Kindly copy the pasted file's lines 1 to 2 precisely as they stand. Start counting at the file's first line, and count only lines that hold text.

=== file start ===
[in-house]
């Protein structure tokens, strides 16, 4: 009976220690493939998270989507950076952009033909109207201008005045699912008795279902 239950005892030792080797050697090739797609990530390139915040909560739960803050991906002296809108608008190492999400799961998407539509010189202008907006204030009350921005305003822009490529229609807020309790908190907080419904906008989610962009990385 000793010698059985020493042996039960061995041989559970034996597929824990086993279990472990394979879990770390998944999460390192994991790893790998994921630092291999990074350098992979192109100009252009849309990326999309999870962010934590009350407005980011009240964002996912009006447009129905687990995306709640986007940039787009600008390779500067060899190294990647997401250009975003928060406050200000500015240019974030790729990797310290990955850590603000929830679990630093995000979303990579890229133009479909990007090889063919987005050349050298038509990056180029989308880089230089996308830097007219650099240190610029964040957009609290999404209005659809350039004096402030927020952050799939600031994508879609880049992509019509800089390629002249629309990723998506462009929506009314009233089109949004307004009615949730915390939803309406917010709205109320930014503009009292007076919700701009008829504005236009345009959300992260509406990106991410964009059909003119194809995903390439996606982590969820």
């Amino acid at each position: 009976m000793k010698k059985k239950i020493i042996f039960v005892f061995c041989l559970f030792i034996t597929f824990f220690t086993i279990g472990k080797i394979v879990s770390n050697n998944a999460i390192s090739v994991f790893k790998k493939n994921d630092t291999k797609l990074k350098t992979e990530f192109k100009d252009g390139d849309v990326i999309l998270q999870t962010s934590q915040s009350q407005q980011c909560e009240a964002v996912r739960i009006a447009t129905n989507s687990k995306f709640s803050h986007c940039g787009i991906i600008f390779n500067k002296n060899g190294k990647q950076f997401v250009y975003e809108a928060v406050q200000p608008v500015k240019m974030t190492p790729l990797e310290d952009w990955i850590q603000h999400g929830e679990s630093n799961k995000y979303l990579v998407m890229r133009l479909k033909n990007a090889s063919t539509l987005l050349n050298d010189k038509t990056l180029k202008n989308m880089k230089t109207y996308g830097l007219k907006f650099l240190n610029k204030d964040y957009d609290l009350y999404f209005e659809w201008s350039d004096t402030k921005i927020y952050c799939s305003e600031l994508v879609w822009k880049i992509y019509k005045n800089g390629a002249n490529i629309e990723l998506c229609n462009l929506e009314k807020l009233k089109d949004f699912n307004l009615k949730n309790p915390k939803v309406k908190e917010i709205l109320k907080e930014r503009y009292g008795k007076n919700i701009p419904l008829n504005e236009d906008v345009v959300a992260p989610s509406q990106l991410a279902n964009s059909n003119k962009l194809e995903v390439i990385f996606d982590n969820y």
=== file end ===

[in-house]
């Protein structure tokens, strides 16, 4: 009976220690493939998270989507950076952009033909109207201008005045699912008795279902 239950005892030792080797050697090739797609990530390139915040909560739960803050991906002296809108608008190492999400799961998407539509010189202008907006204030009350921005305003822009490529229609807020309790908190907080419904906008989610962009990385 000793010698059985020493042996039960061995041989559970034996597929824990086993279990472990394979879990770390998944999460390192994991790893790998994921630092291999990074350098992979192109100009252009849309990326999309999870962010934590009350407005980011009240964002996912009006447009129905687990995306709640986007940039787009600008390779500067060899190294990647997401250009975003928060406050200000500015240019974030790729990797310290990955850590603000929830679990630093995000979303990579890229133009479909990007090889063919987005050349050298038509990056180029989308880089230089996308830097007219650099240190610029964040957009609290999404209005659809350039004096402030927020952050799939600031994508879609880049992509019509800089390629002249629309990723998506462009929506009314009233089109949004307004009615949730915390939803309406917010709205109320930014503009009292007076919700701009008829504005236009345009959300992260509406990106991410964009059909003119194809995903390439996606982590969820």